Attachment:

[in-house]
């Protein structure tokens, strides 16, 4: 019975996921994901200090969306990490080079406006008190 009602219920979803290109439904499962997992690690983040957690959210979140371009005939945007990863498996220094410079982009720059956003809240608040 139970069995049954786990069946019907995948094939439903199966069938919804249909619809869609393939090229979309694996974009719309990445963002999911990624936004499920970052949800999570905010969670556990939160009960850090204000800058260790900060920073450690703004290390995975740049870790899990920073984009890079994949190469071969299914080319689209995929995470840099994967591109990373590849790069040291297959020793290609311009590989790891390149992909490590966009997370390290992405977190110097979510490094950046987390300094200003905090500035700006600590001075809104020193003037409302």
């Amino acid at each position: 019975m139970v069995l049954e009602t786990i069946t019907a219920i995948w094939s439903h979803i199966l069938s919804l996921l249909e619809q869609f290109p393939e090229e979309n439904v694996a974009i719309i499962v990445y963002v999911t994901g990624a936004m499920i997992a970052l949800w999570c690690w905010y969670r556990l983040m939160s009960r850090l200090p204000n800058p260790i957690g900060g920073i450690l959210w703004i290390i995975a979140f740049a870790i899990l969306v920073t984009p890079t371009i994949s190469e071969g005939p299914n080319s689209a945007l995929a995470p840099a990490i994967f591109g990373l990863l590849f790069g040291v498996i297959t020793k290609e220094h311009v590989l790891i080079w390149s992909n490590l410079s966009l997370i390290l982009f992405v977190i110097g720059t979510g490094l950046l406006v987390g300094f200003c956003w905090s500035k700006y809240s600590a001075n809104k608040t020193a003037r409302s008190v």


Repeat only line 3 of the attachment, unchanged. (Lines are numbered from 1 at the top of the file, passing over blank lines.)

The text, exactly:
């Amino acid at each position: 019975m139970v069995l049954e009602t786990i069946t019907a219920i995948w094939s439903h979803i199966l069938s919804l996921l249909e619809q869609f290109p393939e090229e979309n439904v694996a974009i719309i499962v990445y963002v999911t994901g990624a936004m499920i997992a970052l949800w999570c690690w905010y969670r556990l983040m939160s009960r850090l200090p204000n800058p260790i957690g900060g920073i450690l959210w703004i290390i995975a979140f740049a870790i899990l969306v920073t984009p890079t371009i994949s190469e071969g005939p299914n080319s689209a945007l995929a995470p840099a990490i994967f591109g990373l990863l590849f790069g040291v498996i297959t020793k290609e220094h311009v590989l790891i080079w390149s992909n490590l410079s966009l997370i390290l982009f992405v977190i110097g720059t979510g490094l950046l406006v987390g300094f200003c956003w905090s500035k700006y809240s600590a001075n809104k608040t020193a003037r409302s008190v």